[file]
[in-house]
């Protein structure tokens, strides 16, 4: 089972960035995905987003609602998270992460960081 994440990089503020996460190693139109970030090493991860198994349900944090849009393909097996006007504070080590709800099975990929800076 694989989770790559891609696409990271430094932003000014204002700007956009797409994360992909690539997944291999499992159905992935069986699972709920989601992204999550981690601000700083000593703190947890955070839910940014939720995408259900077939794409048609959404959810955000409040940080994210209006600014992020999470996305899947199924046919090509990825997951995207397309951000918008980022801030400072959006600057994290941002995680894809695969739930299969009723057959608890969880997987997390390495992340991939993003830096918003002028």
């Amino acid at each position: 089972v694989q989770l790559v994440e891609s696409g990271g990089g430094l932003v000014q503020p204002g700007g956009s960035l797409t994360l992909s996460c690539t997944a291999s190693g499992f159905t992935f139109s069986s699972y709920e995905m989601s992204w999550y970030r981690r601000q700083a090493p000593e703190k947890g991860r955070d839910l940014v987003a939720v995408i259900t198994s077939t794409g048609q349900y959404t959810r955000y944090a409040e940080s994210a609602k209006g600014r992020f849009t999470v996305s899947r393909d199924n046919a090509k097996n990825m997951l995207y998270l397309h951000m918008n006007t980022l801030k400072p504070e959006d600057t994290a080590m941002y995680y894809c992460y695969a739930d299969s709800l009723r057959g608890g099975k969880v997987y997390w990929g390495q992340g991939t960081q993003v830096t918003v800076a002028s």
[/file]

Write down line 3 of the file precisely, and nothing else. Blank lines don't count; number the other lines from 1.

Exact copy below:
């Amino acid at each position: 089972v694989q989770l790559v994440e891609s696409g990271g990089g430094l932003v000014q503020p204002g700007g956009s960035l797409t994360l992909s996460c690539t997944a291999s190693g499992f159905t992935f139109s069986s699972y709920e995905m989601s992204w999550y970030r981690r601000q700083a090493p000593e703190k947890g991860r955070d839910l940014v987003a939720v995408i259900t198994s077939t794409g048609q349900y959404t959810r955000y944090a409040e940080s994210a609602k209006g600014r992020f849009t999470v996305s899947r393909d199924n046919a090509k097996n990825m997951l995207y998270l397309h951000m918008n006007t980022l801030k400072p504070e959006d600057t994290a080590m941002y995680y894809c992460y695969a739930d299969s709800l009723r057959g608890g099975k969880v997987y997390w990929g390495q992340g991939t960081q993003v830096t918003v800076a002028s």